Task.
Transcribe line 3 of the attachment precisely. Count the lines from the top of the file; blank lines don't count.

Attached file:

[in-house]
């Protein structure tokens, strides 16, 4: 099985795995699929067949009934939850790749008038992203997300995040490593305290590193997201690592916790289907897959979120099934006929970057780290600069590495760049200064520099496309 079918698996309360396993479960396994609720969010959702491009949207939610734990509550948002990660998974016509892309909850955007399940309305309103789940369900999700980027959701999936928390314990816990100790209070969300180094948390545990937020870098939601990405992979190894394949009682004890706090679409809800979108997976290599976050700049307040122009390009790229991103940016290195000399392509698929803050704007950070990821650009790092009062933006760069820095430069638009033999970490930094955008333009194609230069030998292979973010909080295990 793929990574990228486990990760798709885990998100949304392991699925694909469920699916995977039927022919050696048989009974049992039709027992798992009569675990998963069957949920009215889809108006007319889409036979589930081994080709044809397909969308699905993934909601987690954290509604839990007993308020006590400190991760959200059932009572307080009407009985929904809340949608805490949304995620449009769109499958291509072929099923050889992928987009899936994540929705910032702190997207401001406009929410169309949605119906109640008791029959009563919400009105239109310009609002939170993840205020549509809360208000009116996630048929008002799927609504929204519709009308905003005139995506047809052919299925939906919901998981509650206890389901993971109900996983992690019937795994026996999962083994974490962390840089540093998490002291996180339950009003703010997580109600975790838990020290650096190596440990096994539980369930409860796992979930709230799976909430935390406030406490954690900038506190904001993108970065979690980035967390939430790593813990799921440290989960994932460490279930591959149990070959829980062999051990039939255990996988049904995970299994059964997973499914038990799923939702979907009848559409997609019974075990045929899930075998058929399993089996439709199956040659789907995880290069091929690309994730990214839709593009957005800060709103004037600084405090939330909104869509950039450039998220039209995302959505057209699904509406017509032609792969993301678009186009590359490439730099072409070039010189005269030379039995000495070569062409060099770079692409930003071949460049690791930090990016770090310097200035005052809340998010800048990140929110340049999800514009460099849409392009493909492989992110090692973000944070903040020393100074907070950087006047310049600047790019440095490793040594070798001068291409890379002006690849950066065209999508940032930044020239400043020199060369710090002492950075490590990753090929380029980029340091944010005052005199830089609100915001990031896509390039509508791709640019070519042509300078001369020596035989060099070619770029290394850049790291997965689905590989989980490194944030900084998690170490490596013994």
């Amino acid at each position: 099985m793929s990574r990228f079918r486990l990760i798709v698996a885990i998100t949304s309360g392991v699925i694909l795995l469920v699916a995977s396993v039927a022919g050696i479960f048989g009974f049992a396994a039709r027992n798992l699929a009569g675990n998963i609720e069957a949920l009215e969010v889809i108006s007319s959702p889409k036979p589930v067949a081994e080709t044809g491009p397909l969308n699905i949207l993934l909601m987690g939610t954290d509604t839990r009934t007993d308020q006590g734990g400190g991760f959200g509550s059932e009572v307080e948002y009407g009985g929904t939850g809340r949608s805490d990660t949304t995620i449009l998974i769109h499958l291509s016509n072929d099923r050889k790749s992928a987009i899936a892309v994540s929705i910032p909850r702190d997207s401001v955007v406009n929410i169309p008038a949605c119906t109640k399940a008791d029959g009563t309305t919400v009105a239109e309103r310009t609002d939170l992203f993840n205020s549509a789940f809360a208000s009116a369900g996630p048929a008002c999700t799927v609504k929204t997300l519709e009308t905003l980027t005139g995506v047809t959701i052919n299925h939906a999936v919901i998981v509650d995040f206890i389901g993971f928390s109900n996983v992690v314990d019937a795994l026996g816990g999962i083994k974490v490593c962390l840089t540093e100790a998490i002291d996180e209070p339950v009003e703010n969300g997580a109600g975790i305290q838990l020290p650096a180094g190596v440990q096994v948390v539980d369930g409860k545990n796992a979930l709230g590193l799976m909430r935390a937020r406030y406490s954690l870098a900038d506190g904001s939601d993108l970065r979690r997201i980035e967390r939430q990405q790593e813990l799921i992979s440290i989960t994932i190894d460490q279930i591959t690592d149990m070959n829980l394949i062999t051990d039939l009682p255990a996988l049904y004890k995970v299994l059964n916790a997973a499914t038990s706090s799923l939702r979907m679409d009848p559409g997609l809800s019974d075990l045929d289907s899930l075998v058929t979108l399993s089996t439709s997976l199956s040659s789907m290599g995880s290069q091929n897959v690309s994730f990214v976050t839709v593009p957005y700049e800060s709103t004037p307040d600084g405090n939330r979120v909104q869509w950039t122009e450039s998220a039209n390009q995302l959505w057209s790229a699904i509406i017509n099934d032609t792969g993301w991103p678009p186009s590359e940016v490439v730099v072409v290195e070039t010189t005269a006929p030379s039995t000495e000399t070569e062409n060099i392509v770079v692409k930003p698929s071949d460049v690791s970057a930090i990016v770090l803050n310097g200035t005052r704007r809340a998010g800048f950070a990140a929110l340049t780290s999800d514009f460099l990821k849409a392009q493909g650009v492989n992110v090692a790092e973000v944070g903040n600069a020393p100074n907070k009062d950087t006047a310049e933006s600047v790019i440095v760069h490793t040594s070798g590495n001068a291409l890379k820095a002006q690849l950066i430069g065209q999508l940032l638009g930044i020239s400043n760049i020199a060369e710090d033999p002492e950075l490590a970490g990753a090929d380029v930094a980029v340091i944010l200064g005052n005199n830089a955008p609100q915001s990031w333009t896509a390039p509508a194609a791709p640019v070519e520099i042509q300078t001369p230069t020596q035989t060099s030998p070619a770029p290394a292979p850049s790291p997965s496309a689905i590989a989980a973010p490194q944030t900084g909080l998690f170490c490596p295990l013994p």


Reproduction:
């Amino acid at each position: 099985m793929s990574r990228f079918r486990l990760i798709v698996a885990i998100t949304s309360g392991v699925i694909l795995l469920v699916a995977s396993v039927a022919g050696i479960f048989g009974f049992a396994a039709r027992n798992l699929a009569g675990n998963i609720e069957a949920l009215e969010v889809i108006s007319s959702p889409k036979p589930v067949a081994e080709t044809g491009p397909l969308n699905i949207l993934l909601m987690g939610t954290d509604t839990r009934t007993d308020q006590g734990g400190g991760f959200g509550s059932e009572v307080e948002y009407g009985g929904t939850g809340r949608s805490d990660t949304t995620i449009l998974i769109h499958l291509s016509n072929d099923r050889k790749s992928a987009i899936a892309v994540s929705i910032p909850r702190d997207s401001v955007v406009n929410i169309p008038a949605c119906t109640k399940a008791d029959g009563t309305t919400v009105a239109e309103r310009t609002d939170l992203f993840n205020s549509a789940f809360a208000s009116a369900g996630p048929a008002c999700t799927v609504k929204t997300l519709e009308t905003l980027t005139g995506v047809t959701i052919n299925h939906a999936v919901i998981v509650d995040f206890i389901g993971f928390s109900n996983v992690v314990d019937a795994l026996g816990g999962i083994k974490v490593c962390l840089t540093e100790a998490i002291d996180e209070p339950v009003e703010n969300g997580a109600g975790i305290q838990l020290p650096a180094g190596v440990q096994v948390v539980d369930g409860k545990n796992a979930l709230g590193l799976m909430r935390a937020r406030y406490s954690l870098a900038d506190g904001s939601d993108l970065r979690r997201i980035e967390r939430q990405q790593e813990l799921i992979s440290i989960t994932i190894d460490q279930i591959t690592d149990m070959n829980l394949i062999t051990d039939l009682p255990a996988l049904y004890k995970v299994l059964n916790a997973a499914t038990s706090s799923l939702r979907m679409d009848p559409g997609l809800s019974d075990l045929d289907s899930l075998v058929t979108l399993s089996t439709s997976l199956s040659s789907m290599g995880s290069q091929n897959v690309s994730f990214v976050t839709v593009p957005y700049e800060s709103t004037p307040d600084g405090n939330r979120v909104q869509w950039t122009e450039s998220a039209n390009q995302l959505w057209s790229a699904i509406i017509n099934d032609t792969g993301w991103p678009p186009s590359e940016v490439v730099v072409v290195e070039t010189t005269a006929p030379s039995t000495e000399t070569e062409n060099i392509v770079v692409k930003p698929s071949d460049v690791s970057a930090i990016v770090l803050n310097g200035t005052r704007r809340a998010g800048f950070a990140a929110l340049t780290s999800d514009f460099l990821k849409a392009q493909g650009v492989n992110v090692a790092e973000v944070g903040n600069a020393p100074n907070k009062d950087t006047a310049e933006s600047v790019i440095v760069h490793t040594s070798g590495n001068a291409l890379k820095a002006q690849l950066i430069g065209q999508l940032l638009g930044i020239s400043n760049i020199a060369e710090d033999p002492e950075l490590a970490g990753a090929d380029v930094a980029v340091i944010l200064g005052n005199n830089a955008p609100q915001s990031w333009t896509a390039p509508a194609a791709p640019v070519e520099i042509q300078t001369p230069t020596q035989t060099s030998p070619a770029p290394a292979p850049s790291p997965s496309a689905i590989a989980a973010p490194q944030t900084g909080l998690f170490c490596p295990l013994p």